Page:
From Couch to Cubicle: Life After Working Remotely
Written by Ashlie Johnson
A few years ago, I was restless, professionally. I longed to travel and I felt incredibly stifled in an office setting. I’d start a new job feeling energized, but after a few short months, being attached to a desk and computer screen left me empty and uninspired. I enjoyed socializing and collaborating with coworkers, but even a hip advertising agency, brimming with interesting people, wasn’t enough to keep the office blues from creeping in. It felt like I just wasn’t cut out for the nine-to-five.
I kept my eye out for remote jobs, but eventually I’d had enough of my office ball and chain, so I broke the golden rule of job transitions: I quit my job without having another to take its place. Miraculously, I landed a freelance gig through Cloud Peeps, an online community where freelancers can view job opportunities and submit pitches to win gigs. It was just enough to pay my basic bills—and with that, my life as a digital nomad began.
In 2017, the New York Times reported that 31 percent of employees reported working remotely 80-100 percent of the time in 2016, a number which has likely grown. But although telecommuting is becoming increasingly desired and practiced, that kind of flexibility isn’t guaranteed. Whether you lose your remote job after layoffs (like I did) or your company suddenly changes its telecommuting policy (the way Yahoo! did in 2013), at some point in your career, regardless of how long you’ve spent working from your couch, you could find yourself powering up your computer in a sea of cubicles instead of a café by the sea.
A little more than two and a half years after I began working from home in a full-time remote role, I found myself walking back into an office. Here are some of the most valuable things I learned that helped me ease back into a traditional work environment:
1. Set expectations early. If you can, negotiate flexible work options before you accept the job. If you can’t stay in PJs Monday through Friday, maybe you can work from home one day a week, or leave the office and camp out at coffee shops for a change of scenery when you’re not needed on-site. If you need some flexibility for medical reasons or family obligations, be up-front and make sure your employer will accommodate your needs.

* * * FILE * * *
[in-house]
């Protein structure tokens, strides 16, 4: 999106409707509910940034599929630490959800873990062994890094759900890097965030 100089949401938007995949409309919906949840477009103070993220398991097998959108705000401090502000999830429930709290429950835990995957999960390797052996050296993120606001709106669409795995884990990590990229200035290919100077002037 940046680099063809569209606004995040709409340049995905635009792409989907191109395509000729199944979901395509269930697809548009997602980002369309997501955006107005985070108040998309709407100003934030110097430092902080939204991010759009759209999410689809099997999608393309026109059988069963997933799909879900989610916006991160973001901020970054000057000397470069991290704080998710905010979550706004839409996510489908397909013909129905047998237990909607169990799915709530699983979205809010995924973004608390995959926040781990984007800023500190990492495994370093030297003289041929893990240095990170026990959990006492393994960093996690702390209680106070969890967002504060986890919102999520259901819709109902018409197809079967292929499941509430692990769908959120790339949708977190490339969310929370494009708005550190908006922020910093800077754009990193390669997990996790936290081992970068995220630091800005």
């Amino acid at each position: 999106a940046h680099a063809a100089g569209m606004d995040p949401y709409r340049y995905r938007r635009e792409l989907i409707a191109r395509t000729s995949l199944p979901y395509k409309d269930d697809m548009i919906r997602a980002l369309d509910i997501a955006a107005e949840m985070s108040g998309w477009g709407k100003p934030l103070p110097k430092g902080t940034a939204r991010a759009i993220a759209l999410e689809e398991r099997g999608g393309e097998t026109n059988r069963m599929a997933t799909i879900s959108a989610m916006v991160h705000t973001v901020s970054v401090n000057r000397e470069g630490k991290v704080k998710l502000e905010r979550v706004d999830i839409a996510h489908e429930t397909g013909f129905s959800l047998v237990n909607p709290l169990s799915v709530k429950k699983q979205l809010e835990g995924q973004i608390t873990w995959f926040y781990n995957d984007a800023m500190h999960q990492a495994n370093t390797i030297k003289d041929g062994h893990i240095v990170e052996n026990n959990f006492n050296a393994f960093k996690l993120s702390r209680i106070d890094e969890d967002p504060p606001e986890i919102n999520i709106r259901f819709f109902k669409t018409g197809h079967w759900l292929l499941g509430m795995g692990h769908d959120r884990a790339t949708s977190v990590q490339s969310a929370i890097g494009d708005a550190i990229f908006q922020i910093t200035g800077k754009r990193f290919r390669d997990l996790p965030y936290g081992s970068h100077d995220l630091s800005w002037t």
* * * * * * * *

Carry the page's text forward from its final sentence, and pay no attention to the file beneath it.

2. Prepare for a new routine. The remote work “commute” generally involves traveling from your bedroom to a home office (or couch), but office life usually means navigating traffic or memorizing public transit schedules. Practice your morning route (travel and all, during rush hour) before your first day so you get a feel for it. Meal prep if you plan to pack lunches or need a quick breakfast on your way out the door. Plan your work attire, (based on the office dress code) at least the night before.
3. Make it personal. If your office allows it, personalize your space to make it feel more like home. A favorite coffee mug, photos, even a soft throw blanket for notoriously cold office weather will provide some of the comforts you’ve become accustomed to in your own space. Lighting is another factor that can transform a workspace. Don’t be afraid to talk to your boss and the facilities manager if overhead fluorescent lighting is giving you headaches or eye strain. They might be able to turn off or remove the bulb directly over your desk so you can bring in a softer lamp instead.
4. Be flexible. When you’ve been in control of every detail of your physical space as a remote worker, office life can feel a little stifled. Flexibility goes a long way in maintaining your sanity and being a team player. Maybe you can’t control overhead lighting, but you can add a toiletries tray to the office bathroom with extra amenities. I brought in a couple of nice lotions from home and left them in the office restroom, which made me a hero to a couple of coworkers. Focus on what you can change and make peace with what you can’t.
5. Foster relationships. Not every coworker has to become your work wife, but having positive work relationships is essential to a positive office life. For extroverts, this might not be too daunting. But for introverts, going back into the world of water cooler small talk can be dreadful. The simplest trick to good conversation is asking questions. Most people open up when you show interest in who they are, so if you’re feeling stumped in a conversation, ask some simple, friendly questions. It’s a way to connect more deeply than talking about the weather. Who knows? You might develop a deeper friendship as a result.
Nowadays, many companies allow employees more freedom in where they work, how they work and when they work. No job is perfect—whether you do it at home or in a high-rise downtown—so perhaps the best advice of all is to focus most of your energy on what you’re grateful for each day.
Ashlie is a digital marketer and creator living in the Washington DC area. She’s particularly fond of cats, karaoke, sharing good meals with friends, building community through the arts, and looking up at the sky. Follow her on Instagram at @ashlie_elsewhere or visit her repository for all things creative at heyashlie.com. Find her other contributing story here.